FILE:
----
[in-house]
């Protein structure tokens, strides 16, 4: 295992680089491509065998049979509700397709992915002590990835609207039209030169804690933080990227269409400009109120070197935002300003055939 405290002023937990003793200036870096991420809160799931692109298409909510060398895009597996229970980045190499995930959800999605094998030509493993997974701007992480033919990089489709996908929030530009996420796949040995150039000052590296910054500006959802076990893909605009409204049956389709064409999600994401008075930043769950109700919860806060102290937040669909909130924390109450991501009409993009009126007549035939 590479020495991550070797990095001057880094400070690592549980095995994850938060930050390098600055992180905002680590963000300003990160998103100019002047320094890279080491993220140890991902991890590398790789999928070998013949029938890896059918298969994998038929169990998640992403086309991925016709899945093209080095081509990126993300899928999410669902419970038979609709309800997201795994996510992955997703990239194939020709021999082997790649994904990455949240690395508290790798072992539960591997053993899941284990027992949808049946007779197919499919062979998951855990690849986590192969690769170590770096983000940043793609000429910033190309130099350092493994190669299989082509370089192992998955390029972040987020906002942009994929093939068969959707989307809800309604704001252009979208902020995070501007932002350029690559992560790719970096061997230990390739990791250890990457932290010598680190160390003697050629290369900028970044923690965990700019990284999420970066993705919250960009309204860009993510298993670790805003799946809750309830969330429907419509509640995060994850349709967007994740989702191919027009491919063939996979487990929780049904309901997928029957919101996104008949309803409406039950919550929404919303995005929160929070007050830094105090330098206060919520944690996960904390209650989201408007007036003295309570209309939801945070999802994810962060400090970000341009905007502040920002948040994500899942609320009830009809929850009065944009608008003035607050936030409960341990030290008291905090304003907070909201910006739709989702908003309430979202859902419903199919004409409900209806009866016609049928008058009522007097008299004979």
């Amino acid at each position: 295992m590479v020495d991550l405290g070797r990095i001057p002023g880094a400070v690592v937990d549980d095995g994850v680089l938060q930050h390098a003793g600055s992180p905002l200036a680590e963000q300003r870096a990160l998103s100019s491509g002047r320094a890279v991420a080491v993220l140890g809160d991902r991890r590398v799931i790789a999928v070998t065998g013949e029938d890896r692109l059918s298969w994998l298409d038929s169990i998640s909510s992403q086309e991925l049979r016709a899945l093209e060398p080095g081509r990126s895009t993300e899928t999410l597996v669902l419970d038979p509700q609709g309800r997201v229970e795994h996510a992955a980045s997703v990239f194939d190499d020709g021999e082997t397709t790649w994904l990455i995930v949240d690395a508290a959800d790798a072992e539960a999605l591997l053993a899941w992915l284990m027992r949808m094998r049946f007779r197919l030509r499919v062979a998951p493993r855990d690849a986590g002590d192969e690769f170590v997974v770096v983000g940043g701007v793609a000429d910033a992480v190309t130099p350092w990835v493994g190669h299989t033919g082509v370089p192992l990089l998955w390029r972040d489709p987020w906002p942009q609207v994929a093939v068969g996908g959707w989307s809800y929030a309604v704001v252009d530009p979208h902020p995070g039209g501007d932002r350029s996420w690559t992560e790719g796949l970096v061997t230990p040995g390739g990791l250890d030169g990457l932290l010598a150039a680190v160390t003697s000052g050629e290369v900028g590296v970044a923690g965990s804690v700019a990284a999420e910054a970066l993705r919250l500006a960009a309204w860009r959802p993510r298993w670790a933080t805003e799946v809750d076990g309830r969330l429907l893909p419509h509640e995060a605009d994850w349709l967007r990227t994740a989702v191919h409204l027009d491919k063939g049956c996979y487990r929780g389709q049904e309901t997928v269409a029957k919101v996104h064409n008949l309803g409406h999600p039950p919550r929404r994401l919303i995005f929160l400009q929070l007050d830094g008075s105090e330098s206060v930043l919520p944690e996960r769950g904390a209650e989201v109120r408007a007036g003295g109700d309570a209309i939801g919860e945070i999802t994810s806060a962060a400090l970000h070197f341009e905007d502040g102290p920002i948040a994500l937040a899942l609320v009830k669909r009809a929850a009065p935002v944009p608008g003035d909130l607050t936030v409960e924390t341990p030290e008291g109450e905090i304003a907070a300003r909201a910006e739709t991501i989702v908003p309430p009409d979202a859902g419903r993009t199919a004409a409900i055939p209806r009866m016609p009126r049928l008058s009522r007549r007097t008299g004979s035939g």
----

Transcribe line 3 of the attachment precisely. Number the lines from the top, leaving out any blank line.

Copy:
């Amino acid at each position: 295992m590479v020495d991550l405290g070797r990095i001057p002023g880094a400070v690592v937990d549980d095995g994850v680089l938060q930050h390098a003793g600055s992180p905002l200036a680590e963000q300003r870096a990160l998103s100019s491509g002047r320094a890279v991420a080491v993220l140890g809160d991902r991890r590398v799931i790789a999928v070998t065998g013949e029938d890896r692109l059918s298969w994998l298409d038929s169990i998640s909510s992403q086309e991925l049979r016709a899945l093209e060398p080095g081509r990126s895009t993300e899928t999410l597996v669902l419970d038979p509700q609709g309800r997201v229970e795994h996510a992955a980045s997703v990239f194939d190499d020709g021999e082997t397709t790649w994904l990455i995930v949240d690395a508290a959800d790798a072992e539960a999605l591997l053993a899941w992915l284990m027992r949808m094998r049946f007779r197919l030509r499919v062979a998951p493993r855990d690849a986590g002590d192969e690769f170590v997974v770096v983000g940043g701007v793609a000429d910033a992480v190309t130099p350092w990835v493994g190669h299989t033919g082509v370089p192992l990089l998955w390029r972040d489709p987020w906002p942009q609207v994929a093939v068969g996908g959707w989307s809800y929030a309604v704001v252009d530009p979208h902020p995070g039209g501007d932002r350029s996420w690559t992560e790719g796949l970096v061997t230990p040995g390739g990791l250890d030169g990457l932290l010598a150039a680190v160390t003697s000052g050629e290369v900028g590296v970044a923690g965990s804690v700019a990284a999420e910054a970066l993705r919250l500006a960009a309204w860009r959802p993510r298993w670790a933080t805003e799946v809750d076990g309830r969330l429907l893909p419509h509640e995060a605009d994850w349709l967007r990227t994740a989702v191919h409204l027009d491919k063939g049956c996979y487990r929780g389709q049904e309901t997928v269409a029957k919101v996104h064409n008949l309803g409406h999600p039950p919550r929404r994401l919303i995005f929160l400009q929070l007050d830094g008075s105090e330098s206060v930043l919520p944690e996960r769950g904390a209650e989201v109120r408007a007036g003295g109700d309570a209309i939801g919860e945070i999802t994810s806060a962060a400090l970000h070197f341009e905007d502040g102290p920002i948040a994500l937040a899942l609320v009830k669909r009809a929850a009065p935002v944009p608008g003035d909130l607050t936030v409960e924390t341990p030290e008291g109450e905090i304003a907070a300003r909201a910006e739709t991501i989702v908003p309430p009409d979202a859902g419903r993009t199919a004409a409900i055939p209806r009866m016609p009126r049928l008058s009522r007549r007097t008299g004979s035939g």